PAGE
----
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United States Court of Appeals, Fifth Circuit.

UNITED STATES of America, Plaintiff—Appellee, v. Nolan SHARP, Defendant—Appellant.

No. 22-20222

Decided: March 20, 2023

Before Wiener, Elrod, and Engelhardt, Circuit Judges. Audrey Lynn Maness, Carmen Castillo Mitchell, Assistant U.S. Attorney, U.S. Attorney's Office, Southern District of Texas, Houston, TX, for Plaintiff-Appellee. Nelson Ebaugh, Esq., Houston, TX, for Defendant-Appellant.

Nolan Sharp appeals his sentence following his guilty-plea conviction of felon in possession of a firearm. He argues that the district court erred in enhancing his sentence under U.S.S.G. § 2K2.1(b)(4)(B), which applies only when a defendant's firearm “had an altered or obliterated serial number,” because there is no evidence that his rifle ever had a serial number. We agree and join all other circuits that have considered this question. Accordingly, we VACATE Sharp's sentence and REMAND for further proceedings.


Sharp was arrested by the Houston Police while in possession of two firearms. Leading up to his arrest, the Houston Police Department had learned that the Backstreet Breadwinners, a street gang of which Sharp was a member, was having a memorial party at a local park for a slain member. The Department then surveilled the park to observe the activities of the gang. Police officers noted that they observed several gang members, many of whom they were able identify by name.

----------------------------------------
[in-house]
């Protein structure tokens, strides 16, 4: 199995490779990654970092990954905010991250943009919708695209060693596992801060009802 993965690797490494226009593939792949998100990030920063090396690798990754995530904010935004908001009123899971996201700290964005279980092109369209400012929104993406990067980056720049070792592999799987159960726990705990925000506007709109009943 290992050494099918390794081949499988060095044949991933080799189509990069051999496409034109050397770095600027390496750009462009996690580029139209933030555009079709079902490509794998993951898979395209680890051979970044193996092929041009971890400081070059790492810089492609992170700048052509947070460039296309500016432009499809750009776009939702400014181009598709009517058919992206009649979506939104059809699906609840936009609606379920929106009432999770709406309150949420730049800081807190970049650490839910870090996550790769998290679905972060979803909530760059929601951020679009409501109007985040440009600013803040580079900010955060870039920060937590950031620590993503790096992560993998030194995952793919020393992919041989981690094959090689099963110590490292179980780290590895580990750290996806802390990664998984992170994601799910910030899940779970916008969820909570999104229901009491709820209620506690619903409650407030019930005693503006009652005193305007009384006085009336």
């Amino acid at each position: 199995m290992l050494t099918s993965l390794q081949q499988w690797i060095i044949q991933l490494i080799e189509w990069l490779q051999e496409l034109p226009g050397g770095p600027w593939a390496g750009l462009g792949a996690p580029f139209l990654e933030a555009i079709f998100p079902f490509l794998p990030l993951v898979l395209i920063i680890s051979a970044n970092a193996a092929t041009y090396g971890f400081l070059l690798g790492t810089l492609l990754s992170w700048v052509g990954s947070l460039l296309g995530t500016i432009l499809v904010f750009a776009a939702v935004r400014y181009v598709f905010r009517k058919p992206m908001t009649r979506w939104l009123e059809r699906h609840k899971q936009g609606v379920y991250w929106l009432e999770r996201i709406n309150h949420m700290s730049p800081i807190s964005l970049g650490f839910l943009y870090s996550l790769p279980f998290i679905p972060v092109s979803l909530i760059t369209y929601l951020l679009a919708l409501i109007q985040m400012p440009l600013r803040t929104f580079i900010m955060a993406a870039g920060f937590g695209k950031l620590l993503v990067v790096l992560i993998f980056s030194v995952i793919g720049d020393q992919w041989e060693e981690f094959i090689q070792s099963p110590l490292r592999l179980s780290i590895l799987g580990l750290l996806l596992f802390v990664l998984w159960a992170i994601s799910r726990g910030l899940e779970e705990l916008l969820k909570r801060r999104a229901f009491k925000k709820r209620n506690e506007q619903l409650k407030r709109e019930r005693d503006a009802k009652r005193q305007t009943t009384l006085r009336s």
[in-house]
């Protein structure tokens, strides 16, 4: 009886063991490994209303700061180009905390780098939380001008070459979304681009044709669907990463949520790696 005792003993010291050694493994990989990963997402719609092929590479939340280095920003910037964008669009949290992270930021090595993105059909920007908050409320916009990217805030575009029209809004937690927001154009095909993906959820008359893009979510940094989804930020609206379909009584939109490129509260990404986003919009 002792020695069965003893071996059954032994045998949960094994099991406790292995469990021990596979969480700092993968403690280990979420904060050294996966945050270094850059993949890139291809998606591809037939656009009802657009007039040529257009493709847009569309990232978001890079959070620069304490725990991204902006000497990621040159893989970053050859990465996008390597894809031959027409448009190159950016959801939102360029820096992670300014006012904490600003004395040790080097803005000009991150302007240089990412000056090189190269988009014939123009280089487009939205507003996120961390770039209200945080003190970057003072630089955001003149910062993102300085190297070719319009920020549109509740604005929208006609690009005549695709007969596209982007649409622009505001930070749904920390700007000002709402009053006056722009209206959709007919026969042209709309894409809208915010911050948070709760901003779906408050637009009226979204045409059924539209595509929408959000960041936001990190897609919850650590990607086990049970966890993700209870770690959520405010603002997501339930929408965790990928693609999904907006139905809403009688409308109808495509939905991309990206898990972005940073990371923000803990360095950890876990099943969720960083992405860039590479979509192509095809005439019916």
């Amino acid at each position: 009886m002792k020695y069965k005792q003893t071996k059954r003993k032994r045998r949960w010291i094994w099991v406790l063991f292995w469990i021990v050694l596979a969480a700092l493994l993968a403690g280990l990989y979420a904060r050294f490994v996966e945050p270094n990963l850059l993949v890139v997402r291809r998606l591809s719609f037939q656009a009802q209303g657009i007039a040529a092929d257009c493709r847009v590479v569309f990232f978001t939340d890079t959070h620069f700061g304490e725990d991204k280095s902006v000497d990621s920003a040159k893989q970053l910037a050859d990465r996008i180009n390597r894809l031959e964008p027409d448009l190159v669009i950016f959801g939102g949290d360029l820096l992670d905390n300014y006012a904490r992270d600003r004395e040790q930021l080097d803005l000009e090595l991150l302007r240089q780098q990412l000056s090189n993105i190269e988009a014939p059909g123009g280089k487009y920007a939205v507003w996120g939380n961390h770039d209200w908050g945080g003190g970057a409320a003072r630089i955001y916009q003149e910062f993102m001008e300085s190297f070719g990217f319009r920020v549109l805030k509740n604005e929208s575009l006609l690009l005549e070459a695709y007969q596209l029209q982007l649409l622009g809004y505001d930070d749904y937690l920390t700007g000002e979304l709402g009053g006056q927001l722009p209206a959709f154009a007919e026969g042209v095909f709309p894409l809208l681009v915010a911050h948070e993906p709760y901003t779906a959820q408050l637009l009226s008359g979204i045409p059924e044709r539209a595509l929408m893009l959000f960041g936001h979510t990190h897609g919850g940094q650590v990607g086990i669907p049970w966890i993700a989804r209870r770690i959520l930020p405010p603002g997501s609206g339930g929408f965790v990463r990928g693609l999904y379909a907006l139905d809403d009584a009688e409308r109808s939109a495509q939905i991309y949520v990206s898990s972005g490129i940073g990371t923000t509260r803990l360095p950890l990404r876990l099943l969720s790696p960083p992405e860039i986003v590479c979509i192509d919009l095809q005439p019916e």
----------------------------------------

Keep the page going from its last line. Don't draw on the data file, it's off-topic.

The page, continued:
As the celebration concluded, Sharp and several other gang members left the park and dispersed to a local convenience store. Sharp left shortly after his arrival at the store. While surveilling Sharp's activities, police officers indicated that Sharp was driving at such a high rate of speed that they lost sight of his vehicle. Consequently, they notified a nearby patrol unit to orchestrate a traffic stop.

Once the car was stopped, an officer approached Sharp's vehicle, and Sharp opened his driver's side door. As the officer moved closer, he observed a loaded .40 caliber semi-automatic pistol on Sharp's lap. The officer confiscated the pistol, instructed him to exit the vehicle, and took him into custody. An inquiry of Sharp's criminal history revealed that he was a convicted felon. The police searched the car and found a loaded .223 caliber semi-automatic short-barreled rifle that did not have a serial number and whose maker is unknown.

Sharp was charged with a single count of possession of a firearm by a convicted felon, and he pleaded guilty without a plea agreement. His Pre-Sentence Report assessed a base offense level of 14. Relevant here, he received an enhancement under § 2K2.1(b)(4)(B), which provides for a four-level enhancement when the defendant's firearm “had an altered or obliterated serial number.” In response, Sharp filed an objection asserting that § 2K2.1(b)(4)(B) is inapplicable because there was no evidence that his rifle ever had a serial number. Sharp's attorney again made the same objection during sentencing, but the district court overruled the objection, concluding that the provision applied because the enhancement provision was concerned with “untraceable and unmarked guns.” Sharp timely appealed.


We review the district court's application of the sentencing guidelines de novo and its factual findings for clear error. United States v. Jones, 927 F.3d 895, 896 (5th Cir. 2019). At issue in this appeal is whether an enhancement under U.S.S.G § 2K2.1(b)(4)(B) is proper when there is no evidence that the firearm ever had a serial number. Guideline 2K2.1(b)(4)(B) provides for a four-level increase “if [the] firearm ․ had an altered or obliterated serial number.”